Working Women Still Suffering “Death by 1,000 Cuts”

Par Camille | Dernière modification : octobre 22, 2021

While overt sexual harassment persists, less discussed—but no less significant—is the problem that women trying to ascend the corporate, partnership, and/or management level often suffer “death by a thousand cuts,” which delays their advancement and contributes to their decisions to leave the workplace.

That’s the theme of this past Sunday’s New York Times article “How Everyday Sexism Harms Women.” In the article, the authors distinguish the “outright discrimination” to hiring and advancement, from the “small indignities women experience day after day.”

Indeed, “[B]ias doesn’t happen once or twice; it happens day after day, week after week,” wrote the NYT reporters. And, citing to a study by the American Bar Association, the bias engendered may increase or widen depending on the person’s sexual orientation, gender identity, race, disability, or other intersectional aspect.

(Note: “intersectional” means the overlap of individual characteristics.)

Amy, Haven’t You Written About This Topic? Isn’t Such Conduct A Form Of Sex Discrimination?

I have, and it could be.

Reading the article inspired me to examine some past blog posts and articles on this same topic as well as solutions I’ve offered to employers. Here are a few:

There is so much more.

The NYT article summarizes less overt sex discrimination in the workplace with similar examples, explaining that their research showed:

As we wrote about here and here, such microaggressions may include failing to hear a woman’s ideas in a strategy meeting until the same ideas are later expressed by a man. It’s failing to promote a woman for being “strident,” yet promoting a man for being “aggressive.”

Women can’t win, it seems.

What Are the Organizational Results Of Gender-Based Microaggressions?

Such microaggressions lead to organizational disparities over time, with women cut out of management and other leadership positions.

Indeed, McKinsey and LeanIn released their latest annual Women in the Workplace study with findings from 65,000 employees at 423 companies. It includes considerable insight as to how men and women experience the workplace differently, including an intersectional analysis of the experience of women of color, women with disabilities, and LGBTQ+ women.

The 2020 McKinsey report seems to confirm the observations of the NYT article authors as it notes,“There is still a ‘broken rung’ at the first step up to manager. Since 2016, we have seen the same trend: women are promoted to manager at far lower rates than men.”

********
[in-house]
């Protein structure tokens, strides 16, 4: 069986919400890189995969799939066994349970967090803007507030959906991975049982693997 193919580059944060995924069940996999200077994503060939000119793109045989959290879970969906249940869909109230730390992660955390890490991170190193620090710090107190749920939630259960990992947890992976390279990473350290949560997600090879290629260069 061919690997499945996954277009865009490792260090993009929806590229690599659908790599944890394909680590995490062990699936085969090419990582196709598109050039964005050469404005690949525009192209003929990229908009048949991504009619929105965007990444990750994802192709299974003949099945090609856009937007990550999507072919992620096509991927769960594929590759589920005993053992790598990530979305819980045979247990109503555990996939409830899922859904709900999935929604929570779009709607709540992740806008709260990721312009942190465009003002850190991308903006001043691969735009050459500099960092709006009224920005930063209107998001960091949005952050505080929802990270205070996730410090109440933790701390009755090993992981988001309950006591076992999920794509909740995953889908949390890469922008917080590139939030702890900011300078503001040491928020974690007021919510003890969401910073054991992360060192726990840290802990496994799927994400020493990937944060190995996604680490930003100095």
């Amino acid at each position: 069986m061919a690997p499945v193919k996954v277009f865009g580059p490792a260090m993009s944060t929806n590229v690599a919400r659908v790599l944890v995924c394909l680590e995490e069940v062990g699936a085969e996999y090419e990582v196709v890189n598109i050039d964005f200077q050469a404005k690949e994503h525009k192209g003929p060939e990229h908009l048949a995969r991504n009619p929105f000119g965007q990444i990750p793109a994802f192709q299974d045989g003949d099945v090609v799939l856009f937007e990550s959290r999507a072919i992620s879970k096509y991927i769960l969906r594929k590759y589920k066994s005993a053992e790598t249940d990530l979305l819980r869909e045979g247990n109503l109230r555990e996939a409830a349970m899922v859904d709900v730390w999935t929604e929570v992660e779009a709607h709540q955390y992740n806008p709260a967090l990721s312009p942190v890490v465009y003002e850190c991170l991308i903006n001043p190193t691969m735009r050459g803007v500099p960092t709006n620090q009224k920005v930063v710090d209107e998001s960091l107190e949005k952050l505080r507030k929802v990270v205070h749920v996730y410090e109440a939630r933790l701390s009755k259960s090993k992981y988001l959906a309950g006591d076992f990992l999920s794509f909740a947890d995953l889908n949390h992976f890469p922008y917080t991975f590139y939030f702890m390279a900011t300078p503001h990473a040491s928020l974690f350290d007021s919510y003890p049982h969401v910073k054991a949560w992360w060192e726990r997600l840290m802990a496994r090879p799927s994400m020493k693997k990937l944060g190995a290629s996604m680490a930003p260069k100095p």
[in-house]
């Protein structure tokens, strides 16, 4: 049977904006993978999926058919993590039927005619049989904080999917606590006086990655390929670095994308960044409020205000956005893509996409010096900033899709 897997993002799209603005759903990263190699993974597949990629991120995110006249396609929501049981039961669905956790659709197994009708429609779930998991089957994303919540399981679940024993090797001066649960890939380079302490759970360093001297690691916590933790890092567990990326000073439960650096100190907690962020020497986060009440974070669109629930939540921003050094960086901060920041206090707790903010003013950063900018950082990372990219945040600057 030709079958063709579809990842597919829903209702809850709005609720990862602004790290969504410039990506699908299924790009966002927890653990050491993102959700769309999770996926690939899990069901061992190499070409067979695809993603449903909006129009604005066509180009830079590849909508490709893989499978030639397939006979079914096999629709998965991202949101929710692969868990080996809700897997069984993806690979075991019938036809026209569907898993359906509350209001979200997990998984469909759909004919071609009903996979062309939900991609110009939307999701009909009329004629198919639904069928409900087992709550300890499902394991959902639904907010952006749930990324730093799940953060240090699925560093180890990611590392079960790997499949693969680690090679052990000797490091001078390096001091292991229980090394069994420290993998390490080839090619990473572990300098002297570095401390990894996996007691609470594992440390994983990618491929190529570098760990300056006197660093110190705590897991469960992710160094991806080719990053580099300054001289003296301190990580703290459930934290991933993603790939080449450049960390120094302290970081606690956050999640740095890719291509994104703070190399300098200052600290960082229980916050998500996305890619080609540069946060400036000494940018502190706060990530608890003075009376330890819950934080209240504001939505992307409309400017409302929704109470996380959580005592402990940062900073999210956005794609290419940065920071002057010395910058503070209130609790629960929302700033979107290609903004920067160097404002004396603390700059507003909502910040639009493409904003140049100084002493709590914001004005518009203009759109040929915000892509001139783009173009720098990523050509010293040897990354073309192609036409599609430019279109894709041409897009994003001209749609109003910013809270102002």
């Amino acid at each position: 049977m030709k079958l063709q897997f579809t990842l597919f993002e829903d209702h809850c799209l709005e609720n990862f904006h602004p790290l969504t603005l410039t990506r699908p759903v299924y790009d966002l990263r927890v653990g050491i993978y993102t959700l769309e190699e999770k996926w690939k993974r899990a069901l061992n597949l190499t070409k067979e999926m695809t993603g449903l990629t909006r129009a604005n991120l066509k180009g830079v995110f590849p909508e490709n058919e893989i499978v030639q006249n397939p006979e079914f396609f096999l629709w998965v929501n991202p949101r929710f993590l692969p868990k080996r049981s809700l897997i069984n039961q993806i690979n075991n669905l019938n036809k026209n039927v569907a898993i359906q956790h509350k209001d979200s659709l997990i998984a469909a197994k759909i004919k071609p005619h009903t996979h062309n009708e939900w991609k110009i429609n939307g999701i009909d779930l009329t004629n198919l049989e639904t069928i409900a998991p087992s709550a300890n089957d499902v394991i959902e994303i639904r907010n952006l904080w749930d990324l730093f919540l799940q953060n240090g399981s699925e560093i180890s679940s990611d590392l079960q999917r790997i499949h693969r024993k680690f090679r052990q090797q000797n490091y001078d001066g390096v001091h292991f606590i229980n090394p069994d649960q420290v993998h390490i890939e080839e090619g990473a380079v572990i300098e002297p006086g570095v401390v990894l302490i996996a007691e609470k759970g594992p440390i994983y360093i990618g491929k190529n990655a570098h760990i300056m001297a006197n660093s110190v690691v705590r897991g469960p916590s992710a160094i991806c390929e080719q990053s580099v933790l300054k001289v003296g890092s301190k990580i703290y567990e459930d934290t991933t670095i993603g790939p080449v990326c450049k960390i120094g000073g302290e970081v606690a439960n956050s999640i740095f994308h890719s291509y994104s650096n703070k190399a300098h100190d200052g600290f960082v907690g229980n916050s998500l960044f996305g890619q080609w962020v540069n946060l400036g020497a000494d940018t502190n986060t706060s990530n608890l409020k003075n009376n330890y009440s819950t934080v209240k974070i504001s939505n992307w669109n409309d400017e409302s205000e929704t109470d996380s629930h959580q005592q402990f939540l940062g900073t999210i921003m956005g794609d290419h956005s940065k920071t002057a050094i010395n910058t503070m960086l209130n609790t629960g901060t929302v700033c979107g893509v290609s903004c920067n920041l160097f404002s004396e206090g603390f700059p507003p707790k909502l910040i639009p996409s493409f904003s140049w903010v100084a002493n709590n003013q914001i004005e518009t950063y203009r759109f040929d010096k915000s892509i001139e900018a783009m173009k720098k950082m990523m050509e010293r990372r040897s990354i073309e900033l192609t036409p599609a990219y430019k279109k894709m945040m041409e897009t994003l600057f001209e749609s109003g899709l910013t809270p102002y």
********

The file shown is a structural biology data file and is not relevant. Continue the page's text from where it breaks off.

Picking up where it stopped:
And there’s more.

The NYT article claims that research shows that in many fields, a greater proportion of men correlates with increased bias against women. Remember, we’ve examined this organizational cultural phenomenon in posts about how prevent sexual harassment.

Actual new words have been invented to address these microaggressions (see above, e.g., manterruption), but let’s call it what it really is—sexism.

What Can Employers Do To Alleviate These Strains On Women?

Amplification spotlights women’s voices and ideas and enables them to be credited appropriately. Here are others:

In fact, the NYT authors said the same, “What works? Having managers directly mentor and sponsor women improves their chance to rise.”

Similarly, having manager mentors intervene when they notice microaggressions would go a long way. Bystander intervention interrupts the casual or accepted sexist treatment of women and those who identify as women.

Yes! Not only does leadership commitment work to ameliorate bias, but it also helps prevent discrimination and harassment. You see, when anti-discrimination and a refusal to tolerate unlawful harassment comes from the very top of an organization, it demonstrates commitment to employees from the C-Suite to the mailroom to maintain a culture of respect for all.

Employers, it’s up to you to stop the microaggressions: stop leaving women out of important meetings and off emails, and stop requiring women do more work than men to get ahead. Start now.

This piece originally appeared on FisherBroyles, and was republished here with permission.